Editor's note: this blog was originally written by Hannah and posted on the Miami University CDN Chapter blog in 2017. Check it out here. Did you know CDN is turning 10 this year? We are going to highlighting some our favorites blogs from the last ten years and raising money we can keep going strong for another 10 years. Please help us celebrate by donating $10 for 10 years!
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Let me start this post off with a short story. On my second day after moving out for college, I was at a talk about leadership. I was, begrudgingly, taking out my meter to test my blood sugar before (okay, you caught me, 3/4 of the way through) my meal when another student in the room said, “Hey! Is that a meter?” When I responded that I did indeed have type one diabetes, he happily pulled out his cgm and rolled up his sleeve to show me his omnipod and stated, “I’m John”.
I do not think I thought much of this interaction in the moment, but now, with a year of hindsight, I realize that this interaction was the start to a brand new chapter in my type one diabetes journey. I was diagnosed with type one diabetes at the age of 1 and I grew up like any other normal, happy child. There were not a lot of other people with type one in my school but each year of elementary school I would read my class a picture book about my type one diabetes. I was always happy to engage in a conversation if anyone asked about my diabetes but people rarely even noticed. I was never ashamed of my diabetes but it was never anything I really talked about.
I had assumed this habit would be maintained in college but BOY was I wrong. My friendship with John was immediate. He understood what it felt like to be low, how much counting (guessing) carbs sucked and how sometimes an A1c felt like a label for how good of a person you are. Everyone deserves that. They deserve somebody who “gets it”, someone who allows you to bring into the light a part of your life that people don’t usually talk about.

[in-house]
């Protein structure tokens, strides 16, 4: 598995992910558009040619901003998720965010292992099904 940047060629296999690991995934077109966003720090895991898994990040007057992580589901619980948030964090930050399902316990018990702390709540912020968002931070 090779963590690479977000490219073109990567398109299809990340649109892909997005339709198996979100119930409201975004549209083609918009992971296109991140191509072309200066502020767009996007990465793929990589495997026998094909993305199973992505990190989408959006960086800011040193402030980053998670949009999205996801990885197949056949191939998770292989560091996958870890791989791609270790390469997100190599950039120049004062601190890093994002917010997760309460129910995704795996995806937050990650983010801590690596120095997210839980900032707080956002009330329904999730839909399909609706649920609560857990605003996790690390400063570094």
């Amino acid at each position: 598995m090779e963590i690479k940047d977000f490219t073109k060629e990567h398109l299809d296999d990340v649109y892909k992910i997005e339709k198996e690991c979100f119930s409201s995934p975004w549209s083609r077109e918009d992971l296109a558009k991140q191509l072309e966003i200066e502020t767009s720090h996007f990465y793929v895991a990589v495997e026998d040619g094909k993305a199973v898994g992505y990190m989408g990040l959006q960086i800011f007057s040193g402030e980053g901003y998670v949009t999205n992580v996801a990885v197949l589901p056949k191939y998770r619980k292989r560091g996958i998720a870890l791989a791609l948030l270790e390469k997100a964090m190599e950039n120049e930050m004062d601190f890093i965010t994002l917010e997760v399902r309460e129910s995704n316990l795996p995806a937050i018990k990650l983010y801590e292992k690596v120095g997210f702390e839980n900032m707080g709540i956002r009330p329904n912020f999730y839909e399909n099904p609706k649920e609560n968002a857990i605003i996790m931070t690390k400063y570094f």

I also decided during my first year to get involved with College Diabetes Network. After my first meeting I went back to my dorm room and cried. I remember walking in that room for our first meeting and feeling so at ease, surrounded by other people who beeped just as much as I did. My involvement with CDN lit a fire in me. I wanted everyone with type one to know about the resources we had; from peer support to help with getting access to accommodations. I began actively seeking out students on campus who I saw with a pump on their hip and I began following countless people with type one on various social media platforms. Soon I made friends with people in my dorm hall and even a girl in multiple of my classes with type one diabetes.Through joining the T1D community, I was finally able to be more open and honest about the difficulties I face every day with my diabetes. It was through this community that I was able to learn the importance of self care.
Looking back one year later, I am so glad I chose to better acknowledge my type one diabetes. Today I am much more secure in who I am as a person and in my type one diabetes care. Plus I have made so many valuable connections with people I would do anything to help and I know would do anything to help me.